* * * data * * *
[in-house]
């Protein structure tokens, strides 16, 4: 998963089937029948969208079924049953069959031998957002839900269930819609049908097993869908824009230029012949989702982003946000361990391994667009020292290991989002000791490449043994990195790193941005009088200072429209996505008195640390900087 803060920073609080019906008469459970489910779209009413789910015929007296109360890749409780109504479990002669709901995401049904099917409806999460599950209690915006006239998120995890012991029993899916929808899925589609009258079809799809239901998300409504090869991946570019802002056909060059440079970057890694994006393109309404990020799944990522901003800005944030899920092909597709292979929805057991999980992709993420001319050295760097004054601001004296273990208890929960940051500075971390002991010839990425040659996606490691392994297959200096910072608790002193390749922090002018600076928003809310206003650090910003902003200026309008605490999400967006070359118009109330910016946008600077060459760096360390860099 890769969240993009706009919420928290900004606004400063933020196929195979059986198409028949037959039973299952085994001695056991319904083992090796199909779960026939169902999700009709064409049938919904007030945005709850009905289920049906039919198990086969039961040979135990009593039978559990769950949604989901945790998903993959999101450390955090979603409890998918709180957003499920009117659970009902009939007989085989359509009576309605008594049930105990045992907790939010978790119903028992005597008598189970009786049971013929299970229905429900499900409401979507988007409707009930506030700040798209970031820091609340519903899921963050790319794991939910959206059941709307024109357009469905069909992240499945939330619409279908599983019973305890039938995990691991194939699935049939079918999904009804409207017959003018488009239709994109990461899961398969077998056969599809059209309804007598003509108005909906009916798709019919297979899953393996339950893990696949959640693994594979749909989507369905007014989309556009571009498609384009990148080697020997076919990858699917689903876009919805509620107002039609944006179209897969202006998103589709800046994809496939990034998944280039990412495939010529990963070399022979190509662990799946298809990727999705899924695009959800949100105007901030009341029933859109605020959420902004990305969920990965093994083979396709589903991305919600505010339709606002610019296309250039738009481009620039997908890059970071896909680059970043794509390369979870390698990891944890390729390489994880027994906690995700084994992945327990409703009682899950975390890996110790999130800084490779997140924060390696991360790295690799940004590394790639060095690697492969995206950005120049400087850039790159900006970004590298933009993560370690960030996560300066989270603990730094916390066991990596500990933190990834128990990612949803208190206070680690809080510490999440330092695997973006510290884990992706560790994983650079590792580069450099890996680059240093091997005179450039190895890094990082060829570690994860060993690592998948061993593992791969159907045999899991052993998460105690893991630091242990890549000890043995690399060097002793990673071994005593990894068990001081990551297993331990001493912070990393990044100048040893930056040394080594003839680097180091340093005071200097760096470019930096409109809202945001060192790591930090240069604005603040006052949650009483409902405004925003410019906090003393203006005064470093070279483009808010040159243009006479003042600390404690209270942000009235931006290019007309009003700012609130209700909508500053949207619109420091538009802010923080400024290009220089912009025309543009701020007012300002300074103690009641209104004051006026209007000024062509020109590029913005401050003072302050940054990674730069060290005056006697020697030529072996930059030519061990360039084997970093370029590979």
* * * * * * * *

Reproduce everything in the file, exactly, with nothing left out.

[in-house]
């Protein structure tokens, strides 16, 4: 998963089937029948969208079924049953069959031998957002839900269930819609049908097993869908824009230029012949989702982003946000361990391994667009020292290991989002000791490449043994990195790193941005009088200072429209996505008195640390900087 803060920073609080019906008469459970489910779209009413789910015929007296109360890749409780109504479990002669709901995401049904099917409806999460599950209690915006006239998120995890012991029993899916929808899925589609009258079809799809239901998300409504090869991946570019802002056909060059440079970057890694994006393109309404990020799944990522901003800005944030899920092909597709292979929805057991999980992709993420001319050295760097004054601001004296273990208890929960940051500075971390002991010839990425040659996606490691392994297959200096910072608790002193390749922090002018600076928003809310206003650090910003902003200026309008605490999400967006070359118009109330910016946008600077060459760096360390860099 890769969240993009706009919420928290900004606004400063933020196929195979059986198409028949037959039973299952085994001695056991319904083992090796199909779960026939169902999700009709064409049938919904007030945005709850009905289920049906039919198990086969039961040979135990009593039978559990769950949604989901945790998903993959999101450390955090979603409890998918709180957003499920009117659970009902009939007989085989359509009576309605008594049930105990045992907790939010978790119903028992005597008598189970009786049971013929299970229905429900499900409401979507988007409707009930506030700040798209970031820091609340519903899921963050790319794991939910959206059941709307024109357009469905069909992240499945939330619409279908599983019973305890039938995990691991194939699935049939079918999904009804409207017959003018488009239709994109990461899961398969077998056969599809059209309804007598003509108005909906009916798709019919297979899953393996339950893990696949959640693994594979749909989507369905007014989309556009571009498609384009990148080697020997076919990858699917689903876009919805509620107002039609944006179209897969202006998103589709800046994809496939990034998944280039990412495939010529990963070399022979190509662990799946298809990727999705899924695009959800949100105007901030009341029933859109605020959420902004990305969920990965093994083979396709589903991305919600505010339709606002610019296309250039738009481009620039997908890059970071896909680059970043794509390369979870390698990891944890390729390489994880027994906690995700084994992945327990409703009682899950975390890996110790999130800084490779997140924060390696991360790295690799940004590394790639060095690697492969995206950005120049400087850039790159900006970004590298933009993560370690960030996560300066989270603990730094916390066991990596500990933190990834128990990612949803208190206070680690809080510490999440330092695997973006510290884990992706560790994983650079590792580069450099890996680059240093091997005179450039190895890094990082060829570690994860060993690592998948061993593992791969159907045999899991052993998460105690893991630091242990890549000890043995690399060097002793990673071994005593990894068990001081990551297993331990001493912070990393990044100048040893930056040394080594003839680097180091340093005071200097760096470019930096409109809202945001060192790591930090240069604005603040006052949650009483409902405004925003410019906090003393203006005064470093070279483009808010040159243009006479003042600390404690209270942000009235931006290019007309009003700012609130209700909508500053949207619109420091538009802010923080400024290009220089912009025309543009701020007012300002300074103690009641209104004051006026209007000024062509020109590029913005401050003072302050940054990674730069060290005056006697020697030529072996930059030519061990360039084997970093370029590979």